Bush's Christian presidency; Obama's secular one

Fmr President George W. Bush celebrated his birthday on July 6. What Bush's presidency meant for Christians, especially compared to Obama's. Photo: Associated Press

FORT SMITH, Ark., July 8, 2013 ― Former President George W. Bush, a Methodist, tried hard to keep his presidency in line with America’s traditional Judeo-Christian values.

Bush strongly opposed abortion, embryonic stem cell research, and same-sex marriage, making him a trusted ally of many religious leaders.

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Bush also had a healthy relationship with then-Pope Benedict XVI. He threw a birthday party for the pope in 2008, during the pontiff’s visit to the United States.

In addition, in an interview with Raymond Arroyo, Bush said that he saw God when he looked into the pope’s eyes, in reference to a previous comment about Russian President Vladimir Putin.

Now, let us contrast that with President Barack Obama’s presidency and his public past.

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  • In 2011, Obama failed to give an official statement commemorating Easter.

  • In May 2012, after opposing it in 2008, Obama came out in favor of same-sex marriage. It was speculated that it was a cynical ploy to raise money and secure a strategic voting bloc.

  • In September 2012, delegates at the Democratic National Convention clearly opposed the inclusion of a mention of God and were shown booing it. It was not until after facing public backlash that the party leadership forced the mention’s passage.

  • Louie Giglio, a Christian pastor that was set to give an address at Obama’s second inauguration, was pressured by far-left activists to give up his slot after some of Giglio’s previous critiques of same-sex marriage became public. Obama refused to defend Giglio.

  • Obama has restricted religious freedom. The Affordable Care Act (aka “Obamacare”) dictates the implementation of the HHS mandate, which forces many religious institutions to pay higher insurance costs so that free birth control and other anti-life products can be offered to their employees. The mandate has met much opposition from Christian groups, especially the U.S. Conference of Catholic Bishops.

    Many businesses and organizations, including Hobby Lobby, have filed lawsuits in an attempt to protect their conscience rights.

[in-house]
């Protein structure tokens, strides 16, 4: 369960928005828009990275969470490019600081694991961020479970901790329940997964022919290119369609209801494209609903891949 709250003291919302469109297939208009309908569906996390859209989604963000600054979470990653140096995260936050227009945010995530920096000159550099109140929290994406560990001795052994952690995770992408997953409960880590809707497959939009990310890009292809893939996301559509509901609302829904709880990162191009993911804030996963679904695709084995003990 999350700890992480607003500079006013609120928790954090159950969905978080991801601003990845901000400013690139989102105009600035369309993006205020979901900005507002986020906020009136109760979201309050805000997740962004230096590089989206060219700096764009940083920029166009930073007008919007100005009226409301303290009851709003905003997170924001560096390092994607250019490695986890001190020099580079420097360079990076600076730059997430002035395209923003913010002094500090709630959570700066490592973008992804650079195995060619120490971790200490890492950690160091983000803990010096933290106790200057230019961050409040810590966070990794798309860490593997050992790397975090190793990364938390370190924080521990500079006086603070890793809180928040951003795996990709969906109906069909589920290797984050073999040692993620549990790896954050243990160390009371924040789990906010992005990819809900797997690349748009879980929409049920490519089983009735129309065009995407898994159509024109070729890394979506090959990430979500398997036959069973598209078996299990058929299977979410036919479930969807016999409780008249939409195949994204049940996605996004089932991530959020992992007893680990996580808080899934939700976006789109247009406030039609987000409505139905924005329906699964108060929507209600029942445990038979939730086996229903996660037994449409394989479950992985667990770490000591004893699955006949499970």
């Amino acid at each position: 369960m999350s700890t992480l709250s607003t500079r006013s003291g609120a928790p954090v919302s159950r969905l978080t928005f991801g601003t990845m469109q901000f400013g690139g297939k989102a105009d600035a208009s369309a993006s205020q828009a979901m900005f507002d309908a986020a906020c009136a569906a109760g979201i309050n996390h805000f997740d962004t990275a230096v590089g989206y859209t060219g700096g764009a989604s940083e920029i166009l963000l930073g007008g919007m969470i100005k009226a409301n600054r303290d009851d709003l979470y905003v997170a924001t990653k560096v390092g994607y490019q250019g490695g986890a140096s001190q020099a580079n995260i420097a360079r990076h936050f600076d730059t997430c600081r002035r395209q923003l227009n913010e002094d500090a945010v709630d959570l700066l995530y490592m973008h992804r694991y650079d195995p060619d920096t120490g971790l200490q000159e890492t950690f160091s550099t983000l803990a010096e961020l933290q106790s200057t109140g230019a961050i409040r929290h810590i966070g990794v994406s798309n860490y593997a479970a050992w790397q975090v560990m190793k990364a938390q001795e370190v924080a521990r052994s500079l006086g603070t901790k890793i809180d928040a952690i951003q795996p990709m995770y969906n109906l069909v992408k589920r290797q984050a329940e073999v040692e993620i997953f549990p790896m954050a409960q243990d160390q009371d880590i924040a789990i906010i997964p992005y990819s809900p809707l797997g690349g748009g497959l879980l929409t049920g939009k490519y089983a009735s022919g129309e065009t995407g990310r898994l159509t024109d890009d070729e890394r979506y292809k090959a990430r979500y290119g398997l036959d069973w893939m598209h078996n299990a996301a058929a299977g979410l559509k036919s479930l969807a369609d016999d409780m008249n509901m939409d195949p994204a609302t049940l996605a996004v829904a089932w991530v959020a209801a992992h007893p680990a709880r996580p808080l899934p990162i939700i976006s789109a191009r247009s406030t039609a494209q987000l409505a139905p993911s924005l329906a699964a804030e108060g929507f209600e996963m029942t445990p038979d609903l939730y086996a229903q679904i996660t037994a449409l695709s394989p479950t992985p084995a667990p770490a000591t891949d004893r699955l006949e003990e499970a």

• Obama’s policies on Syria have been disastrous for Christians in the Middle East. His encouragement of the rebels has caused the killing of priests,the kidnapping of bishopsattacks on religious sites, and the imposition of strict Sharia law in rebel-controlled territories. 

    Plenty have questioned the wisdom of supplying weapons to the rebels, many of whom are known to have links to terrorist cells. Vladimir Putin, an Orthodox Christian and the strongest supporter of the Syrian government, has said: “If the United States … recognizes one of the key Syrian opposition organizations, al-Nusra, as terrorist … how can one deliver arms to those opposition members? … Where will(those weapons)end up? What role will they play?”

Once you understand Obama’s mind-set, his actions are not all that surprising. He follows the Alinsky playbook. Obama is a secularist, through and through.

Even Bill Maher, an atheist, recognizes that Obama is more of a “secular humanist” than a Christian.

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Notice that the popularity of secularism has sharply increased within the Democratic Party. Liberals recognize that the sure-fire way to have their agenda enacted is to eliminate what little influence Christianity still retains in the public square.

Christian leaders long for the days of Bush, a man seen by many of them as one of the most faithful and principled leaders in America’s history.

In fact, they might be ready to elect another Bush, solidifying the family’s political dynasty. Bush’s younger brother, Jeb Bush, is a devout Catholic and a possible 2016 presidential contender.

Whether it be Jeb Bush, or someone else, I just pray that our next president will actively try to govern with Christian principles in mind.

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Matthew Olson

Matthew Olson is a journalist in Fort Smith, Arkansas. His primary interests are theology, Church history, and ecumenism. He enjoys the thrill of politics, and always seeks to enlighten politics with Catholic principles. He writes for The Washington Times, Ignitum Today, and other outlets.


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